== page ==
In 1983, Pat Buchanan, a former speech writer for President Richard Nixon, published a column about the AIDS epidemic, in which he claimed, “The poor homosexuals – they have declared war on nature, and now nature is exacting an awful retribution.”

In 1986, Libertarian Lyndon LaRouche proposed legal discrimination against people with HIV and AIDS as a matter of public interest. He wanted federal and state governments to protect people from AIDS in the same way it protects the citizenry against other diseases by quarantining them in concentration camp-like structures.

Reagan’s lack of concern for the burgeoning epidemic has always been a sore point for human rights activists. The former actor, however, repeatedly extolled the virtues of personal responsibility, even with health matters, and bemoaned government involvement. During his 1966 run for governor of California, Reagan denounced President Lyndon B. Johnson’s Medicare program as “socialized medicine.”

But, previously, the U.S. government did respond quickly to health scares. When several people attending the annual legionnaire’s convention in Philadelphia in September of 1976 came down with a vicious flu-like ailment, health care workers jumped into action and almost immediately identified the source: a water-borne bacteria later called Legionella.

That same year U.S. health officials warned the public about a pending influenza epidemic, swine flu, and urged people to get vaccinated as soon as possible. Panic set into the American psyche and several individuals rushed to their doctors. The resulting hysteria now stands as one of the worst debacles in U.S. healthcare history.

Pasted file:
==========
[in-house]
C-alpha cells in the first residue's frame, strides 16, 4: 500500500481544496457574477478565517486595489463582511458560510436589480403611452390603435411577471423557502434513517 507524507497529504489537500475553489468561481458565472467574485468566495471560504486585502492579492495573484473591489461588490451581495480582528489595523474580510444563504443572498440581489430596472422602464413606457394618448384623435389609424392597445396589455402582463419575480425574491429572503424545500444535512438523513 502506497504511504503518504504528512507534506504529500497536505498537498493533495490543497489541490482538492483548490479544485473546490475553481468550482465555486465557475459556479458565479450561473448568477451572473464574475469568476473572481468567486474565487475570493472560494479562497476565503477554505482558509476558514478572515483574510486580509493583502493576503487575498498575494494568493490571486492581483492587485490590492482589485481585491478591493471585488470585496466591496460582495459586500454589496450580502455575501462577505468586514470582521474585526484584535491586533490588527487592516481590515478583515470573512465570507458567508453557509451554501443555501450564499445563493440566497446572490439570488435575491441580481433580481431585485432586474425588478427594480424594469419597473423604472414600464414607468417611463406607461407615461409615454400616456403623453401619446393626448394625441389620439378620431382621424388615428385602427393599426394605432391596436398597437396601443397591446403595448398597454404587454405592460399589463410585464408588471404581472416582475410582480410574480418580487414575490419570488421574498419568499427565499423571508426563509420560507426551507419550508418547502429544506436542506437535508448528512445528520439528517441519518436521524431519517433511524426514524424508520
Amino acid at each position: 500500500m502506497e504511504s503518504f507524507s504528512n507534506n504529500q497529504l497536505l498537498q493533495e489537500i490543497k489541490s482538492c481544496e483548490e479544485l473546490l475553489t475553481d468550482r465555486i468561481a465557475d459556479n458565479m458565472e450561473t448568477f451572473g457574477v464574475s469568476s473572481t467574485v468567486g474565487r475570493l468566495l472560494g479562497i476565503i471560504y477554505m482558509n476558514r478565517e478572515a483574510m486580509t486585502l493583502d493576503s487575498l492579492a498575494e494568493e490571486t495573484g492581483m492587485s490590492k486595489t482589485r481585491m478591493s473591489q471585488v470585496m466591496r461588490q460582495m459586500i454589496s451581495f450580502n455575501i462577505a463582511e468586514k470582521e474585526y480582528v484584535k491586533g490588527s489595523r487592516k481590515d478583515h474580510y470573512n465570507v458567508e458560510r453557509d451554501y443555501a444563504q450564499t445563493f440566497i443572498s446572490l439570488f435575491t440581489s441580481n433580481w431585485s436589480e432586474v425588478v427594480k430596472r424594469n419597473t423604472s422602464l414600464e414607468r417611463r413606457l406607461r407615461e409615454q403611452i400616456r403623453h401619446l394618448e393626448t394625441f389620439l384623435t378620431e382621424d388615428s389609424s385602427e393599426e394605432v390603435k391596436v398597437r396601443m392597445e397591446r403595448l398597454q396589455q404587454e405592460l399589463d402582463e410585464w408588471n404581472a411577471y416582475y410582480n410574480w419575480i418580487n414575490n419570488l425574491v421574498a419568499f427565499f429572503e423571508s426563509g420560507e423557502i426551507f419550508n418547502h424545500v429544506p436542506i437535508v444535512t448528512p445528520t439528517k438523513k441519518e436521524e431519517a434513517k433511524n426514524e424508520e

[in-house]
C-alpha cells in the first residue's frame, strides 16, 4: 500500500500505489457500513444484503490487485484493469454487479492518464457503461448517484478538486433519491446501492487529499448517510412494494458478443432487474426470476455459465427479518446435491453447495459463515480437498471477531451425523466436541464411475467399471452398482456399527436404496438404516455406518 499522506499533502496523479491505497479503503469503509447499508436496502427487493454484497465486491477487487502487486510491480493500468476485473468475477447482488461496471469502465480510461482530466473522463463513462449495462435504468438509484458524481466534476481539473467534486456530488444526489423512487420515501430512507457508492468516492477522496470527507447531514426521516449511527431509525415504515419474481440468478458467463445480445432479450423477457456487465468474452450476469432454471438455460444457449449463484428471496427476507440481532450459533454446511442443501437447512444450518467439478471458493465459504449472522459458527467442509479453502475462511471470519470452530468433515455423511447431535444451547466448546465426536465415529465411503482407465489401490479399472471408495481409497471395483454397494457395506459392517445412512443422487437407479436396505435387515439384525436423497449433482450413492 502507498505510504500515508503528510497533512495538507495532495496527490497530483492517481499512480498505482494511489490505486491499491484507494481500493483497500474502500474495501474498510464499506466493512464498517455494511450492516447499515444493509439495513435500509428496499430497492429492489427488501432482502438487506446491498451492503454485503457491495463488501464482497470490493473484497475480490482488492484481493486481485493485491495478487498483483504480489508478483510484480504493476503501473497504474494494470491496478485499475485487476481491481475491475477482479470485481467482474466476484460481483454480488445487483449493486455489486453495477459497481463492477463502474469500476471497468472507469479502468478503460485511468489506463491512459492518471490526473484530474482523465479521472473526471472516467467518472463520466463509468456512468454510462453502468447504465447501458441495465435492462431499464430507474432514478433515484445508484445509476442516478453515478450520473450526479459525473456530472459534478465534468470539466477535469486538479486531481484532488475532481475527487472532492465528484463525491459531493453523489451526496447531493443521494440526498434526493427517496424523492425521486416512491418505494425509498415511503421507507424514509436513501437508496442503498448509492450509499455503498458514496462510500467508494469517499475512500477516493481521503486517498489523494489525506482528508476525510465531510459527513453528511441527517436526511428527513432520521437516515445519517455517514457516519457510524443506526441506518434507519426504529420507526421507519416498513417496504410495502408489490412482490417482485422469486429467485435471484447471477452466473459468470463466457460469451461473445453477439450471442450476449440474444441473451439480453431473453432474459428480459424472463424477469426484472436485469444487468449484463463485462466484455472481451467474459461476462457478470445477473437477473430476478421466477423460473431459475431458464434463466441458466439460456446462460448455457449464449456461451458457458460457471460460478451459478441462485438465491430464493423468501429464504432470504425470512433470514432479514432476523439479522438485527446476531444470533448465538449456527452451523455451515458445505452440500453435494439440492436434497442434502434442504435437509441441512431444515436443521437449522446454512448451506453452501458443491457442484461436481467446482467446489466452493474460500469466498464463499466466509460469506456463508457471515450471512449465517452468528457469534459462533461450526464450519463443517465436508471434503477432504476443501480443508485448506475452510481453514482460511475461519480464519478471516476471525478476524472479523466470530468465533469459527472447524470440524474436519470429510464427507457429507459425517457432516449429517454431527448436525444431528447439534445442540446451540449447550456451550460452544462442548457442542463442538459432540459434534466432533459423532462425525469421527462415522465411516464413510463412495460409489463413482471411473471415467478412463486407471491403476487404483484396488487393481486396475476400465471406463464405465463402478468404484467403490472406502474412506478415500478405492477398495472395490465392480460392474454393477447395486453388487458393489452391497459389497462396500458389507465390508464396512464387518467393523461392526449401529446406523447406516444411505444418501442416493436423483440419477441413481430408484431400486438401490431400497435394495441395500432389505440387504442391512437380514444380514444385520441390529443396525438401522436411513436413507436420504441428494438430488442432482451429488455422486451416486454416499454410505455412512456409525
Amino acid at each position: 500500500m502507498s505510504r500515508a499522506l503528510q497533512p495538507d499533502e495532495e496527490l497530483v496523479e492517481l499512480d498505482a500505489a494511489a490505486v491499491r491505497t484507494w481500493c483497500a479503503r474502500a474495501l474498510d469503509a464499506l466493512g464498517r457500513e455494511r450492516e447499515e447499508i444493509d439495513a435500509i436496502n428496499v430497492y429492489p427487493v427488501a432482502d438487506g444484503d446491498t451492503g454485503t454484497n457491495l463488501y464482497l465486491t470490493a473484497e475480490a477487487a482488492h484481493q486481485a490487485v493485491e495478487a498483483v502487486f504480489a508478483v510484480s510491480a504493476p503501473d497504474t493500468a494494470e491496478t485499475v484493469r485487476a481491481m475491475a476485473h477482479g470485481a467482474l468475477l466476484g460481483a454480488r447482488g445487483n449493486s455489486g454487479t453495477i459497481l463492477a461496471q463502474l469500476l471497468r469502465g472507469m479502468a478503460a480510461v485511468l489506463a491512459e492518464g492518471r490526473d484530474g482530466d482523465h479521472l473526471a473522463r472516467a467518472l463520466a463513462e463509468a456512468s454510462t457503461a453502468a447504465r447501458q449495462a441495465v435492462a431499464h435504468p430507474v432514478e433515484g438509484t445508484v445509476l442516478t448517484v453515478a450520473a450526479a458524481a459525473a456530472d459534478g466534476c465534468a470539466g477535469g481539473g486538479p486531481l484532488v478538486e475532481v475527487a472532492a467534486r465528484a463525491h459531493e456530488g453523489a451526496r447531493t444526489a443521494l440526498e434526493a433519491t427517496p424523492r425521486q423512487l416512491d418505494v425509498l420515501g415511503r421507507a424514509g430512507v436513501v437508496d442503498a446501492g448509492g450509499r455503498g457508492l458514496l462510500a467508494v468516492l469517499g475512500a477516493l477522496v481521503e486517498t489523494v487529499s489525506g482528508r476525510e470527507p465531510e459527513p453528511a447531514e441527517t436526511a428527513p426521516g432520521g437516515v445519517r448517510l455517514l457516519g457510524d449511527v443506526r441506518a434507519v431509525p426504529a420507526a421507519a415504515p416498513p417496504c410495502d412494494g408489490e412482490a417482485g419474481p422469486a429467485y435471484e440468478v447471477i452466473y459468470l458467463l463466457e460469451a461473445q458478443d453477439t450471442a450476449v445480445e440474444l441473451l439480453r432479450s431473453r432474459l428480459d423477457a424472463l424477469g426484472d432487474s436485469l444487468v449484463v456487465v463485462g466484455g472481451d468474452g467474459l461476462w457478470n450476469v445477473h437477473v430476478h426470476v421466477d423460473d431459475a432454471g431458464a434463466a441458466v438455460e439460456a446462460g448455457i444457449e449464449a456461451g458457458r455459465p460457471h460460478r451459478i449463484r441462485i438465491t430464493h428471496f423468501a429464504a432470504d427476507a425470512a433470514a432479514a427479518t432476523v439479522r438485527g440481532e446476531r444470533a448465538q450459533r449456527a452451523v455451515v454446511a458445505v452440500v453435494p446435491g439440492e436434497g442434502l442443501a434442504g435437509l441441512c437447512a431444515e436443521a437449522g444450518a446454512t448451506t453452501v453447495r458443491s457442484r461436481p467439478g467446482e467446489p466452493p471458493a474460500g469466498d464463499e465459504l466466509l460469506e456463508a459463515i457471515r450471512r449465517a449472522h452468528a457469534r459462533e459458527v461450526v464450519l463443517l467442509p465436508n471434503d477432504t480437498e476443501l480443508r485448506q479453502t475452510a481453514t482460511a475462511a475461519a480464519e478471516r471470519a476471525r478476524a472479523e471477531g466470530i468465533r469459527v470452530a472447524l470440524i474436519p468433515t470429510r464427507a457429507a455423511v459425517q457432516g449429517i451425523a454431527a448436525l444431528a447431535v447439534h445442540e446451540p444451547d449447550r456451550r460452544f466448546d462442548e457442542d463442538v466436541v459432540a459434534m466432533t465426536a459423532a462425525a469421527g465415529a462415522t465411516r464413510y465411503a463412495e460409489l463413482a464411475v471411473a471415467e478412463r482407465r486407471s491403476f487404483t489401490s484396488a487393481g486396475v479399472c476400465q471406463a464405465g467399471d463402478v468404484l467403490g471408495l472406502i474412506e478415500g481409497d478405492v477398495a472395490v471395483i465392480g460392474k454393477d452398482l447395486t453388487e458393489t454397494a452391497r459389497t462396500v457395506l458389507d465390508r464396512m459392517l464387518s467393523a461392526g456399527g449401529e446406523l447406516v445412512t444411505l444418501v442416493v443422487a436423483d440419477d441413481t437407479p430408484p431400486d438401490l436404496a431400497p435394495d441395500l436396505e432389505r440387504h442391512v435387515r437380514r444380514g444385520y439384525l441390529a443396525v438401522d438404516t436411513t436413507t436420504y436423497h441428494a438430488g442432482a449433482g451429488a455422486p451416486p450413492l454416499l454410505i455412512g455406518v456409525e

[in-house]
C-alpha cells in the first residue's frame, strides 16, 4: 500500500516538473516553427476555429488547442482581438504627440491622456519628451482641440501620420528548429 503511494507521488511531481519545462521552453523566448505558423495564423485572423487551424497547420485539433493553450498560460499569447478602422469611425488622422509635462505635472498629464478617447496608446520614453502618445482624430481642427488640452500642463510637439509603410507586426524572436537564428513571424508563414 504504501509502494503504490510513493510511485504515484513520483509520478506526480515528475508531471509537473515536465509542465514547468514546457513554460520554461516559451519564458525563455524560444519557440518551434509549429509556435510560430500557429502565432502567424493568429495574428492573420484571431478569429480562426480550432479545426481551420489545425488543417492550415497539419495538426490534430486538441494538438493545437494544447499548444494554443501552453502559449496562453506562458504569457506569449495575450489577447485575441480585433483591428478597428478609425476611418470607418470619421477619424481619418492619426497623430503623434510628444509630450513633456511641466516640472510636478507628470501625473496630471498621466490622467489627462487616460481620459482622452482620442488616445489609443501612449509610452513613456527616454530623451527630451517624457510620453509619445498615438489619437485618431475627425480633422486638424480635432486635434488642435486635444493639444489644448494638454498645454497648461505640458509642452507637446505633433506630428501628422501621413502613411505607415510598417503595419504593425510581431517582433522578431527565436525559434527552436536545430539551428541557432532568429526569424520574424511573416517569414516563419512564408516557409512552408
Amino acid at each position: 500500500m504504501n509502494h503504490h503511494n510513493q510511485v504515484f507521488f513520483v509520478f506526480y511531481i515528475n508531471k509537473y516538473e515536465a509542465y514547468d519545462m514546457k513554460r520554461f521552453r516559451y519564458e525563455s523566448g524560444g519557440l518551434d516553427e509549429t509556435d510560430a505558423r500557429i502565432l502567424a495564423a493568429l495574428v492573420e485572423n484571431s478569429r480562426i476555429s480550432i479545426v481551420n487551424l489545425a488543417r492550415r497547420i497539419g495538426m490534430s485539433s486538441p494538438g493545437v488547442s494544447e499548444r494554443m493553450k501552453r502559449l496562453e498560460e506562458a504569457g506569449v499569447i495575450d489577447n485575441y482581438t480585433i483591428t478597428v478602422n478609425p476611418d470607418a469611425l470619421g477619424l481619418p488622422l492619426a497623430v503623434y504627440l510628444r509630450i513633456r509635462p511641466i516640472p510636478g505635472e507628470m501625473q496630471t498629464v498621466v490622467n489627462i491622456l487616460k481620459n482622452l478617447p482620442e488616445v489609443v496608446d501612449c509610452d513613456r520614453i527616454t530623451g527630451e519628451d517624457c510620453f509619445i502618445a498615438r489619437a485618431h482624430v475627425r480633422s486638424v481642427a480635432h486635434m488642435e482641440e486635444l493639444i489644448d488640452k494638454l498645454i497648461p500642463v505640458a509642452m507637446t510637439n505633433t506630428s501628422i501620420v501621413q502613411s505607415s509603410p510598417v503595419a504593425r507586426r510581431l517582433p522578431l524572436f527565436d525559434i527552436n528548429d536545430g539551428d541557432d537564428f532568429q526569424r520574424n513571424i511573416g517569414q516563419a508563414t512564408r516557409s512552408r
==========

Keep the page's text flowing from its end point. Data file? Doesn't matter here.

When 7 Chicago-area residents died from ingesting cyanide embedded in Tylenol capsules in the fall of 1982, the federal government jumped into action to help Tylenol maker Johnson & Johnson manage the crisis. The company pulled every single one of its products off store shelves, resulting in a multi-million dollar loss, and then reintroduced them with tamper-resistant packaging. It’s difficult for younger folks to imagine now, but there was a time when you could open a bottle of something and not have to peel away a layer of plastic or foil. The crime spawned only one known copycat incident – in Auburn, Washington in 1986 – but it remains unsolved.